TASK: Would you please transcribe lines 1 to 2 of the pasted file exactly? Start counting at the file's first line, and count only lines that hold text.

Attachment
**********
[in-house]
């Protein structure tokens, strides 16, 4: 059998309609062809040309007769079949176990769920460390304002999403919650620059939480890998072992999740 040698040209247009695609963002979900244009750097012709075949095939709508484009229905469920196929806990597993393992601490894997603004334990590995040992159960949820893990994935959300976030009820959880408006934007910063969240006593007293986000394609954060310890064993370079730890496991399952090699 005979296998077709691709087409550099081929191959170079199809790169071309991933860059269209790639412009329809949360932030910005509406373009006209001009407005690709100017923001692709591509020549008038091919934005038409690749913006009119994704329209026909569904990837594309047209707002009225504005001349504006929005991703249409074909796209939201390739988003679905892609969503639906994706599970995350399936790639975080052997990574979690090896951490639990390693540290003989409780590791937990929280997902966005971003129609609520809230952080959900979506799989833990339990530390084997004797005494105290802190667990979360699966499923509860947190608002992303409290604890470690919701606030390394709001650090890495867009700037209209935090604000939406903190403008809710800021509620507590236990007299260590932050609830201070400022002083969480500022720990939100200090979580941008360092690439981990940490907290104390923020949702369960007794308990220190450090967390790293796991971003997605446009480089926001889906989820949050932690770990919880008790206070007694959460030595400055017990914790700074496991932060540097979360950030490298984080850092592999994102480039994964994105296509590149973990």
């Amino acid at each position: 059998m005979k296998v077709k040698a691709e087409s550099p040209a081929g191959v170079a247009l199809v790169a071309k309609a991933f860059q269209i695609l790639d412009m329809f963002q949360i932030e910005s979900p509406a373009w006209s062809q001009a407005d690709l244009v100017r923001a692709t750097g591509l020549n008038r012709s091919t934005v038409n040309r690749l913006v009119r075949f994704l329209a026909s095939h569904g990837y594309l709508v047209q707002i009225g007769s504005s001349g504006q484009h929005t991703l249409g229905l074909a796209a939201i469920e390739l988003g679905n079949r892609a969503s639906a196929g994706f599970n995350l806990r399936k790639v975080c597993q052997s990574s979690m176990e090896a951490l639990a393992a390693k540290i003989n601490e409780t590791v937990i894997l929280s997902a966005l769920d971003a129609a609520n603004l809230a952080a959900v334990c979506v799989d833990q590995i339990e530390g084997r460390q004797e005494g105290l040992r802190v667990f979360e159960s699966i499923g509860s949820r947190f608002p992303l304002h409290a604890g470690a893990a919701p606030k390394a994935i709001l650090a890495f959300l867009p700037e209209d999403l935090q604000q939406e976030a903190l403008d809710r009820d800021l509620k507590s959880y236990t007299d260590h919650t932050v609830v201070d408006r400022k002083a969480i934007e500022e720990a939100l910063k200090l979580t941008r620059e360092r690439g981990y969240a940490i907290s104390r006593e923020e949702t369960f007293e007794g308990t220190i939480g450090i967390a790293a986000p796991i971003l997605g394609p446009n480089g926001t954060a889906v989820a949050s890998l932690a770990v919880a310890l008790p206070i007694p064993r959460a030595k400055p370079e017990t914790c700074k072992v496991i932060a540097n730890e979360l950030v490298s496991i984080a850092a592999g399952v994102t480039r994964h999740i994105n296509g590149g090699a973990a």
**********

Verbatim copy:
[in-house]
């Protein structure tokens, strides 16, 4: 059998309609062809040309007769079949176990769920460390304002999403919650620059939480890998072992999740 040698040209247009695609963002979900244009750097012709075949095939709508484009229905469920196929806990597993393992601490894997603004334990590995040992159960949820893990994935959300976030009820959880408006934007910063969240006593007293986000394609954060310890064993370079730890496991399952090699 005979296998077709691709087409550099081929191959170079199809790169071309991933860059269209790639412009329809949360932030910005509406373009006209001009407005690709100017923001692709591509020549008038091919934005038409690749913006009119994704329209026909569904990837594309047209707002009225504005001349504006929005991703249409074909796209939201390739988003679905892609969503639906994706599970995350399936790639975080052997990574979690090896951490639990390693540290003989409780590791937990929280997902966005971003129609609520809230952080959900979506799989833990339990530390084997004797005494105290802190667990979360699966499923509860947190608002992303409290604890470690919701606030390394709001650090890495867009700037209209935090604000939406903190403008809710800021509620507590236990007299260590932050609830201070400022002083969480500022720990939100200090979580941008360092690439981990940490907290104390923020949702369960007794308990220190450090967390790293796991971003997605446009480089926001889906989820949050932690770990919880008790206070007694959460030595400055017990914790700074496991932060540097979360950030490298984080850092592999994102480039994964994105296509590149973990």